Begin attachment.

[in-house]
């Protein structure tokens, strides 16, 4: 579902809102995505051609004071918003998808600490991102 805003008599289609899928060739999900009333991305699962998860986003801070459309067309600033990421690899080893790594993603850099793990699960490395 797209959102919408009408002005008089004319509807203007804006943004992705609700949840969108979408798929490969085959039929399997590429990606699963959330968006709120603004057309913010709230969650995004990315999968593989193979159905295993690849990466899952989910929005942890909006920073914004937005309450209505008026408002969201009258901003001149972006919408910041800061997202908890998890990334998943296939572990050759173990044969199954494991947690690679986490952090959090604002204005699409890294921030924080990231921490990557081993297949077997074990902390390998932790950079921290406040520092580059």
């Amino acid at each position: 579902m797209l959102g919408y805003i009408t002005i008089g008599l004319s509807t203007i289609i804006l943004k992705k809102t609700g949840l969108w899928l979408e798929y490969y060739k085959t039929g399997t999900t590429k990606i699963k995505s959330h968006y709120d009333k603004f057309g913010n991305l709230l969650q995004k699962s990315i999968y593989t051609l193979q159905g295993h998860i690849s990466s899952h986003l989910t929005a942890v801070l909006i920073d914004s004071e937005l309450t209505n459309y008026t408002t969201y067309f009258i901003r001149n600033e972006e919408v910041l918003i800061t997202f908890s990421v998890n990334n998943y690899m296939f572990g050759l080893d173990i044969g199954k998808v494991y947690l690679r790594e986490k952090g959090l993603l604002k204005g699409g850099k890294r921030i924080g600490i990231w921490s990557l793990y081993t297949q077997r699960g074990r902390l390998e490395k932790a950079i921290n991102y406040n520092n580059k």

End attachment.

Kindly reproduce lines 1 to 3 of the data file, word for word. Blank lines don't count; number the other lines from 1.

[in-house]
């Protein structure tokens, strides 16, 4: 579902809102995505051609004071918003998808600490991102 805003008599289609899928060739999900009333991305699962998860986003801070459309067309600033990421690899080893790594993603850099793990699960490395 797209959102919408009408002005008089004319509807203007804006943004992705609700949840969108979408798929490969085959039929399997590429990606699963959330968006709120603004057309913010709230969650995004990315999968593989193979159905295993690849990466899952989910929005942890909006920073914004937005309450209505008026408002969201009258901003001149972006919408910041800061997202908890998890990334998943296939572990050759173990044969199954494991947690690679986490952090959090604002204005699409890294921030924080990231921490990557081993297949077997074990902390390998932790950079921290406040520092580059």
């Amino acid at each position: 579902m797209l959102g919408y805003i009408t002005i008089g008599l004319s509807t203007i289609i804006l943004k992705k809102t609700g949840l969108w899928l979408e798929y490969y060739k085959t039929g399997t999900t590429k990606i699963k995505s959330h968006y709120d009333k603004f057309g913010n991305l709230l969650q995004k699962s990315i999968y593989t051609l193979q159905g295993h998860i690849s990466s899952h986003l989910t929005a942890v801070l909006i920073d914004s004071e937005l309450t209505n459309y008026t408002t969201y067309f009258i901003r001149n600033e972006e919408v910041l918003i800061t997202f908890s990421v998890n990334n998943y690899m296939f572990g050759l080893d173990i044969g199954k998808v494991y947690l690679r790594e986490k952090g959090l993603l604002k204005g699409g850099k890294r921030i924080g600490i990231w921490s990557l793990y081993t297949q077997r699960g074990r902390l390998e490395k932790a950079i921290n991102y406040n520092n580059k």